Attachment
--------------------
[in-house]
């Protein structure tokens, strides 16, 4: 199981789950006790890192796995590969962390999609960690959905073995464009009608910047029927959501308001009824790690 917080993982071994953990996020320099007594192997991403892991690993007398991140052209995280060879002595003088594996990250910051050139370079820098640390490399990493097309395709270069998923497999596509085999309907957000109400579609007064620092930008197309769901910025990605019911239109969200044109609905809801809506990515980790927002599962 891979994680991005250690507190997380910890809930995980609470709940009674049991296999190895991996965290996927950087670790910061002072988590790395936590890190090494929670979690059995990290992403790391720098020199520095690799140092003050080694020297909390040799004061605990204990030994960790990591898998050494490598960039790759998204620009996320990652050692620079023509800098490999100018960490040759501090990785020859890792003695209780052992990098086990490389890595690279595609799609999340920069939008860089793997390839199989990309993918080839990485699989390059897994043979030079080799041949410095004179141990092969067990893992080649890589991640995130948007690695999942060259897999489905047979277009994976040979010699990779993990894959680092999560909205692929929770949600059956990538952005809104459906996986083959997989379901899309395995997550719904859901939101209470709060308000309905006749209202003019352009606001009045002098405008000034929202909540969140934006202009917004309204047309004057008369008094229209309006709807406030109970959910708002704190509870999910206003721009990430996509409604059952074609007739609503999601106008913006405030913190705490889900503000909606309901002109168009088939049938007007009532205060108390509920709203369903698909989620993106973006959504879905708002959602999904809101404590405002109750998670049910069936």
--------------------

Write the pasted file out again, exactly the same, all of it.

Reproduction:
[in-house]
């Protein structure tokens, strides 16, 4: 199981789950006790890192796995590969962390999609960690959905073995464009009608910047029927959501308001009824790690 917080993982071994953990996020320099007594192997991403892991690993007398991140052209995280060879002595003088594996990250910051050139370079820098640390490399990493097309395709270069998923497999596509085999309907957000109400579609007064620092930008197309769901910025990605019911239109969200044109609905809801809506990515980790927002599962 891979994680991005250690507190997380910890809930995980609470709940009674049991296999190895991996965290996927950087670790910061002072988590790395936590890190090494929670979690059995990290992403790391720098020199520095690799140092003050080694020297909390040799004061605990204990030994960790990591898998050494490598960039790759998204620009996320990652050692620079023509800098490999100018960490040759501090990785020859890792003695209780052992990098086990490389890595690279595609799609999340920069939008860089793997390839199989990309993918080839990485699989390059897994043979030079080799041949410095004179141990092969067990893992080649890589991640995130948007690695999942060259897999489905047979277009994976040979010699990779993990894959680092999560909205692929929770949600059956990538952005809104459906996986083959997989379901899309395995997550719904859901939101209470709060308000309905006749209202003019352009606001009045002098405008000034929202909540969140934006202009917004309204047309004057008369008094229209309006709807406030109970959910708002704190509870999910206003721009990430996509409604059952074609007739609503999601106008913006405030913190705490889900503000909606309901002109168009088939049938007007009532205060108390509920709203369903698909989620993106973006959504879905708002959602999904809101404590405002109750998670049910069936």